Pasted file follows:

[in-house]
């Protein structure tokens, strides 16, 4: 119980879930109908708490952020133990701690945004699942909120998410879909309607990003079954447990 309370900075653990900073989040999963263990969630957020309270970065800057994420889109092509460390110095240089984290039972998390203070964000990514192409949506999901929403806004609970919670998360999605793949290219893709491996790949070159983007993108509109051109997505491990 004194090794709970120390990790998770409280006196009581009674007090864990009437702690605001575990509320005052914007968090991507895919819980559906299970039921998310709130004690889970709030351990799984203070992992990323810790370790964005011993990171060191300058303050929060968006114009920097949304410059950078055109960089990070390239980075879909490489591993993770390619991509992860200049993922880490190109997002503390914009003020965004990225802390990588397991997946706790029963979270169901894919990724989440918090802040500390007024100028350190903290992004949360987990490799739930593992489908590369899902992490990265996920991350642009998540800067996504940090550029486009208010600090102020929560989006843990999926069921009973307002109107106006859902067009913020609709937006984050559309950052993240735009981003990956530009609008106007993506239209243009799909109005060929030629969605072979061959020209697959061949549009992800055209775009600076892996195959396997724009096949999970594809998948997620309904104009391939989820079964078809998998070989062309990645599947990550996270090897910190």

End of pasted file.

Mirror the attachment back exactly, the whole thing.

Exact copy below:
[in-house]
């Protein structure tokens, strides 16, 4: 119980879930109908708490952020133990701690945004699942909120998410879909309607990003079954447990 309370900075653990900073989040999963263990969630957020309270970065800057994420889109092509460390110095240089984290039972998390203070964000990514192409949506999901929403806004609970919670998360999605793949290219893709491996790949070159983007993108509109051109997505491990 004194090794709970120390990790998770409280006196009581009674007090864990009437702690605001575990509320005052914007968090991507895919819980559906299970039921998310709130004690889970709030351990799984203070992992990323810790370790964005011993990171060191300058303050929060968006114009920097949304410059950078055109960089990070390239980075879909490489591993993770390619991509992860200049993922880490190109997002503390914009003020965004990225802390990588397991997946706790029963979270169901894919990724989440918090802040500390007024100028350190903290992004949360987990490799739930593992489908590369899902992490990265996920991350642009998540800067996504940090550029486009208010600090102020929560989006843990999926069921009973307002109107106006859902067009913020609709937006984050559309950052993240735009981003990956530009609008106007993506239209243009799909109005060929030629969605072979061959020209697959061949549009992800055209775009600076892996195959396997724009096949999970594809998948997620309904104009391939989820079964078809998998070989062309990645599947990550996270090897910190």